On Monday, June 3, 67 countries signed the United Nations Arms Trade Treaty. It’s been just two months since representatives of the United States of America joined the delegations of 153 other nations in voting to approve the treaty at the General Assembly.
By a vote of 154-3 (with 23 abstentions), the UN governing body adopted the treaty, overcoming an earlier failure to adopt the global gun control agreement by consensus during the conference attended by this reporter.
The United States of America was noticeably absent, however, from the line-up of countries that formally signed the treaty on Monday.
Considering the events of Monday as a landmark moment on the road to global “peace and security,” UN Secretary-General Ban Ki-moon congratulated the delegations who showed up at UN headquarters to sign the treaty. “I commend all of you on achieving this great step forward in strengthening the rule of law in the field of disarmament,” said Moon. “From now on,” he added, “weapons and ammunition should only cross borders after the exporter confirms that the transfer complies with internationally agreed standards.”
UN High Representative for Disarmament Affairs Angela Kane echoed the secretary general’s sentiments in her own statement. “It [the Arms Trade Treaty] requires States to regulate arms brokering and to assess the risk that exports of arms and ammunition would be used in the commission of grave violations of international humanitarian law or human rights law,” Kane explained. “And it encourages international cooperation and assistance in order to ensure that all States Parties will have the information and the capacity to implement the Treaty.”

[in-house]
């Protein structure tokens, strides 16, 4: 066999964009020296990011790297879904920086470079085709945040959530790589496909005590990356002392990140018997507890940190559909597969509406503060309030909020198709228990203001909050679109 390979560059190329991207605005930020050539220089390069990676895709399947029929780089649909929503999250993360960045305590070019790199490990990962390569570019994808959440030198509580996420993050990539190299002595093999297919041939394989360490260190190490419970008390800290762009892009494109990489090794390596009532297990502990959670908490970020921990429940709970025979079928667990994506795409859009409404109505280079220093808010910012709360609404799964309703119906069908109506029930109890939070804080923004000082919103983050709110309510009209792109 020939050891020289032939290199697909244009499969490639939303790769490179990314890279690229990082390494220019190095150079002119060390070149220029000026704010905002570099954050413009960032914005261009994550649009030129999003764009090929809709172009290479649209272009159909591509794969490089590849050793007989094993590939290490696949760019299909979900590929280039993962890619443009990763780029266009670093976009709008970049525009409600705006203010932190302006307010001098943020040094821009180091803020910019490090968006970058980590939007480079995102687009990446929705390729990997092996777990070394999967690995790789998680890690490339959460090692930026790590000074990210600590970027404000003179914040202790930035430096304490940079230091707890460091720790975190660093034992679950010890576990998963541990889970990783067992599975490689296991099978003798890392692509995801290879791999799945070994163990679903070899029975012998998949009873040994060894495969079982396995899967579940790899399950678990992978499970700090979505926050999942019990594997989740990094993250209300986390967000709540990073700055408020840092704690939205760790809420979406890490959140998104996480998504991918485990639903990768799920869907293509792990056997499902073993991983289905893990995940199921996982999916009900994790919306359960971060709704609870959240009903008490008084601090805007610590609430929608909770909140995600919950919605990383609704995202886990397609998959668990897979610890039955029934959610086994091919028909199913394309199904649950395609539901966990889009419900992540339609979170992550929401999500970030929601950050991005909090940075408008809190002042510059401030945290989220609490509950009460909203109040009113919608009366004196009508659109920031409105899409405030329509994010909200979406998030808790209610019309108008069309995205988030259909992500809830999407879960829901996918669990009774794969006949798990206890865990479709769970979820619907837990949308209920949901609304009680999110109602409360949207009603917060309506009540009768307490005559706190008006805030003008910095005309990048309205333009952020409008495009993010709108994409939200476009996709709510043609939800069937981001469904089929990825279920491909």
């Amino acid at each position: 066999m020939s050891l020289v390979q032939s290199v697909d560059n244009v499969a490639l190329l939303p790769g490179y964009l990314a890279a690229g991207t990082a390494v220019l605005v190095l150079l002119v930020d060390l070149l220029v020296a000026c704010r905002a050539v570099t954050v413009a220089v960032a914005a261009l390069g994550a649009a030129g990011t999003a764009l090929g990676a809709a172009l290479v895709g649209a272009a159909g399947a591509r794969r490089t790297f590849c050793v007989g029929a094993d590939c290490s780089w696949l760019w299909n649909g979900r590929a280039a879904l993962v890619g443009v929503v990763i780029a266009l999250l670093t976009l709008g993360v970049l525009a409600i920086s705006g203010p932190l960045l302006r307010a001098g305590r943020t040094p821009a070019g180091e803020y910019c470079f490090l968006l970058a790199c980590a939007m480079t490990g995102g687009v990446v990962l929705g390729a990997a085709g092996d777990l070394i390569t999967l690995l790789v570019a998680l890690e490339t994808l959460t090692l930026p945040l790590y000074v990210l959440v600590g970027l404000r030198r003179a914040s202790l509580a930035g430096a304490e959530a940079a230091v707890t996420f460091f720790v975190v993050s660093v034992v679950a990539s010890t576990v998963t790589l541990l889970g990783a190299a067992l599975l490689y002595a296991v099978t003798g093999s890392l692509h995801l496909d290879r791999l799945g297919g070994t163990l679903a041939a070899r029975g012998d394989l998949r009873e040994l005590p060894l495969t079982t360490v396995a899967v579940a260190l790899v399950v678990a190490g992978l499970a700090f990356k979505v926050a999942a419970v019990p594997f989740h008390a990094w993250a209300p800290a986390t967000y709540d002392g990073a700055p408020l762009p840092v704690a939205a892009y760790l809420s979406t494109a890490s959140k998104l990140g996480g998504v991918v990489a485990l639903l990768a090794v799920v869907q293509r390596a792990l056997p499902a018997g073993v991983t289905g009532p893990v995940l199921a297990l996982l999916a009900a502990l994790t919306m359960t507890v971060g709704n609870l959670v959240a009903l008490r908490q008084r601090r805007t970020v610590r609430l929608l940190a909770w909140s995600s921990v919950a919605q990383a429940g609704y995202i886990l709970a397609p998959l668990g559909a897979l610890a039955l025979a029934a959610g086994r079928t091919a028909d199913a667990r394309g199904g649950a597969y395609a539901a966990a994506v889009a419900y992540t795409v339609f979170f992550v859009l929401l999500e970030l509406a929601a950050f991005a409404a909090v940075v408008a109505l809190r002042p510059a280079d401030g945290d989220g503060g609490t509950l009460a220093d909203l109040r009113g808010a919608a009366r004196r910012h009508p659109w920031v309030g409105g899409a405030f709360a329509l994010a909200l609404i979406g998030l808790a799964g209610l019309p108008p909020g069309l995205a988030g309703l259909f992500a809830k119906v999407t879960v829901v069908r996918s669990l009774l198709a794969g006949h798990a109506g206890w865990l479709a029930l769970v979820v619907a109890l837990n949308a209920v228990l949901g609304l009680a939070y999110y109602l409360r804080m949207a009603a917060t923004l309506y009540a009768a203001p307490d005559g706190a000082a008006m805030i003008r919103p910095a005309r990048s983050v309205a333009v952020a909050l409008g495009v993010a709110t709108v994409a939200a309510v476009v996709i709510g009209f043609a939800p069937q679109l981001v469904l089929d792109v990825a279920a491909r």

Despite the globalists’ glee, thankfully there yet remain U.S. federal lawmakers determined to prevent the UN from infringing upon the right to keep and bear arms protected by the Second Amendment.
Representative Mike Kelly (R-Pa.) issued a statement on May 30 regarding a bipartisan letter he authored and submitted to President Obama and Secretary of State John Kerry petitioning the administration not to sign the United Nations Arms Trade Treaty.
The letter is signed by a total of 130 members of Congress — including Armed Services Committee Chairman Buck McKeon (R-Calif.), Judiciary Committee Chairman Bob Goodlatte (R-Va.), and Rules Committee Chairman Pete Sessions (R-Texas) — and declares all of the signatories’ opposition to “both the ratification of the Arms Trade Treaty and any effort to treat it as internationally or domestically binding upon the United States.”
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